For a good detector the value of FWHM and FWTM should be small at high energies. This is because better the resolution through the energy range, better chance of resolving closely spaced photopeaks.

                          2. Energy calibration: Energy calibration is done in gamma detector in order to linearly assign energy values to all the channels which, are essential for accurate measurement of the γ-energies by the software. Also this enables the software to identify the unknown photopeaks from the energy calibration plotted with known point sources.

                          3. Efficiency calibration: Efficiency of a detector is defined as the ability of the detector to detect the incident γ rays.

                          CPS detected by the HPGe are directly proportional to

                          1. No. of gamma rays emitted by the sample per unit time.

                          2. Efficiency of the detector for detecting γ rays

                          3. Intensity of characteristic peaks

                          Therefore, CPS = DPS × Efficiency × Intensity

                          Then Efficiency for HPGe detector is numerically calculated as follows:

                          Efficiency =      CPSDPS×Intensity 

                          It is the ratio of the counts detected by the detector per second to the number of γ rays actually emitted by the source. Ideally the ratio should be unity i.e. 100% efficiency but it is not practically possible. So its value is always < 1. Efficiency obtained in this way is the absolute efficiency of the detector.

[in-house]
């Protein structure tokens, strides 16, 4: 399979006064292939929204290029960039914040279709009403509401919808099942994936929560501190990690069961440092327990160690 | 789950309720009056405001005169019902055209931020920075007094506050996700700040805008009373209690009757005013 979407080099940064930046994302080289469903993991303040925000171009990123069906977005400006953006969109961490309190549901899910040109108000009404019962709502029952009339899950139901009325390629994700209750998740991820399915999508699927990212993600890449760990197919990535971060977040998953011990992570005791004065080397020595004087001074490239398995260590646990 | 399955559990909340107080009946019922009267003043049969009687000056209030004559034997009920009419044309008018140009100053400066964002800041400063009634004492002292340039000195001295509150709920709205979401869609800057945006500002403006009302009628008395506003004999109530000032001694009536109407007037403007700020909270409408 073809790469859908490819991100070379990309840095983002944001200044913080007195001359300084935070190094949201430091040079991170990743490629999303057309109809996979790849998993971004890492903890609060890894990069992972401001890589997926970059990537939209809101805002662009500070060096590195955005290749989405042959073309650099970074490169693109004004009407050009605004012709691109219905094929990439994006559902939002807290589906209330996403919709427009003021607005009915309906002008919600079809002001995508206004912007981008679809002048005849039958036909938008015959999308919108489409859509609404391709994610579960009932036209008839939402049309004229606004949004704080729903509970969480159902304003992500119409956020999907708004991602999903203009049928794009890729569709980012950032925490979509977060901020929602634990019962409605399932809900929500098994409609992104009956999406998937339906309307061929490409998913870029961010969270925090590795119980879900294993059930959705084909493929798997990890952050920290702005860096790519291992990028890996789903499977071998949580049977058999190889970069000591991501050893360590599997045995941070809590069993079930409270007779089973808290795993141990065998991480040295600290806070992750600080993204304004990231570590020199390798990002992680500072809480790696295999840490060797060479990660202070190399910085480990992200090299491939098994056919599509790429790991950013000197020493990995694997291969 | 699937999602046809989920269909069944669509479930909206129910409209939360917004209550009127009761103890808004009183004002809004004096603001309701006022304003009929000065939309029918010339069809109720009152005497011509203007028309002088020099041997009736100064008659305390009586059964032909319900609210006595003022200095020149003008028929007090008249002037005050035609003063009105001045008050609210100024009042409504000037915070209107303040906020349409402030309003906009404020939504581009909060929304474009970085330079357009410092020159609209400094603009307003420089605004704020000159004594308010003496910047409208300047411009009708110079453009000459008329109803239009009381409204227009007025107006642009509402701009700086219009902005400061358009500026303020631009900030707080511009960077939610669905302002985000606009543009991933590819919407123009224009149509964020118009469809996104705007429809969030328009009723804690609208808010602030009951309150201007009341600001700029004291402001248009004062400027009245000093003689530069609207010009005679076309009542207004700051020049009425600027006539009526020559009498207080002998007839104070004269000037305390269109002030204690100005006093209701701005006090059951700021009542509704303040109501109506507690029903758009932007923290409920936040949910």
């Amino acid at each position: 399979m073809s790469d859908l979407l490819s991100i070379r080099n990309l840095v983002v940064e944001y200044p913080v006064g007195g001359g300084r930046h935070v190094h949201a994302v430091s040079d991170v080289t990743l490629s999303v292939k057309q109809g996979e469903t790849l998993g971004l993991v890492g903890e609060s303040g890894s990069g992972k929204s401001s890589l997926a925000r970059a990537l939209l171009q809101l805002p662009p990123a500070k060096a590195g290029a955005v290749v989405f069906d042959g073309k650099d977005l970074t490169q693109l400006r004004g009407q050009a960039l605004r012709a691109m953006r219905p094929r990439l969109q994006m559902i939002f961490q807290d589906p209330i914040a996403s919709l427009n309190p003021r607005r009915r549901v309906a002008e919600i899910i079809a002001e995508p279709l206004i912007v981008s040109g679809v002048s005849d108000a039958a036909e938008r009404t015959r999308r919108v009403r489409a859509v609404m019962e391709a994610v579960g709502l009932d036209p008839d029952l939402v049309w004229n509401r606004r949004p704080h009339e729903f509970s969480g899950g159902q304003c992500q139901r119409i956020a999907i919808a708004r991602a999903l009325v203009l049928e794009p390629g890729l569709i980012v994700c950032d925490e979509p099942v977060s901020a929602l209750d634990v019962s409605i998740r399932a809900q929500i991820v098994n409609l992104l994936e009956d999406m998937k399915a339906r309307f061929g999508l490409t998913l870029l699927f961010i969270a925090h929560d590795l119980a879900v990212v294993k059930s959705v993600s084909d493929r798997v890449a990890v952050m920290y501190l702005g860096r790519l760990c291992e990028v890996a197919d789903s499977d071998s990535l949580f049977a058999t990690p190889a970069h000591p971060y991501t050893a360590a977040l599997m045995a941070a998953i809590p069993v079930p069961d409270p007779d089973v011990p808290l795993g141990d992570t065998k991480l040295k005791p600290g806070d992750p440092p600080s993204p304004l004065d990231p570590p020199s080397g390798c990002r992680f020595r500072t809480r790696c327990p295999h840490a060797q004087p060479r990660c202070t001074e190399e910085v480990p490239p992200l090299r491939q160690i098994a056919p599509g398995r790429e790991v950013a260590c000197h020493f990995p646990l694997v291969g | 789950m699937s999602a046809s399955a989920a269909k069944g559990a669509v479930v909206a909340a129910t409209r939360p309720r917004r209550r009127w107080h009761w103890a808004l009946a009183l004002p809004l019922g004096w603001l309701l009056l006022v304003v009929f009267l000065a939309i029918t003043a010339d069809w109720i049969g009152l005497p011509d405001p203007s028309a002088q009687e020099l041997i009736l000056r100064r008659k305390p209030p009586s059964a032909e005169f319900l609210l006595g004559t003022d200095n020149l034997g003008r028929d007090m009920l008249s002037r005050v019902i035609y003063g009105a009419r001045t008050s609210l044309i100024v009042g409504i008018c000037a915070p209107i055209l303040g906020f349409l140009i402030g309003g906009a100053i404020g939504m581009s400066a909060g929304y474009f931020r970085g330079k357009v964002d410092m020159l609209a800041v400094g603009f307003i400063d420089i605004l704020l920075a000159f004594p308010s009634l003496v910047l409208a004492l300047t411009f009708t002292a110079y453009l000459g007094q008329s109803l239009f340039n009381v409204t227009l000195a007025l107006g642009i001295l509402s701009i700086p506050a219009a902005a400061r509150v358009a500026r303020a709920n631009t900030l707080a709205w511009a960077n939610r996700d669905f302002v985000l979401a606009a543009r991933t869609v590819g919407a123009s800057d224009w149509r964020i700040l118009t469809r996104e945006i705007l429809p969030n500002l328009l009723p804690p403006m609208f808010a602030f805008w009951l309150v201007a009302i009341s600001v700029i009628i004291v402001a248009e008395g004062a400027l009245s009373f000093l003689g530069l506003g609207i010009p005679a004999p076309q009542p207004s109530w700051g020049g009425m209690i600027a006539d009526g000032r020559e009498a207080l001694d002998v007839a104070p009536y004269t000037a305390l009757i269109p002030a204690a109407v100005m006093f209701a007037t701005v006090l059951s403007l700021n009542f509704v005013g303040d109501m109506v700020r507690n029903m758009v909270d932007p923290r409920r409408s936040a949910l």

As we know that a HPGe detector is less efficient than a NaI(Tl) scintillation and its efficiency is always defined relative to the efficiency of a 3'' x 3'' NaI(Tl) detector. This is the relative efficiency of the HPGe detector.

                          Generally, efficiency decreases with increase in energy/channel number. Efficiency calibration is always done after doing the energy calibration of the gamma detectors. Efficiency shows a decreasing trend with increasing energy. This is especially required for measurement of natural radioactivity.


                          FWHM and Energy calibration

                          In order to perform energy calibration of the HPGe detector having 80% relative efficiency, we need point sources emitting characteristic γ rays over a wide range of energy preferably the range over which the γ spectrum will come up.

                          We have used following single point sources to perform the energy calibration: 133Ba, 152Eu, 60Co and 137Cs where the photopeaks of respective Region of Interest (ROI) are having Gaussian shape. The range of γ energies emitted by these nuclides is given in the following tables. The tables show the characteristic γ energies and their relative intensities. [14]

                          133Ba (T1/2 = 10.54 a)
                          γ-peaks [keV] Iγ [%]
                           30.625 35.6
                           30.973 65.7
                           34.967 18.0
                           36.006 4.39
                           53.148 2.17
                           79.612 3.18
                          • 80.989 34.2
                          276.388  7.09
                          • 302.851  18.4
                          • 355.999  62.2
                          383.841 8.92 
                          60Co (T1/2 = 5.271 a)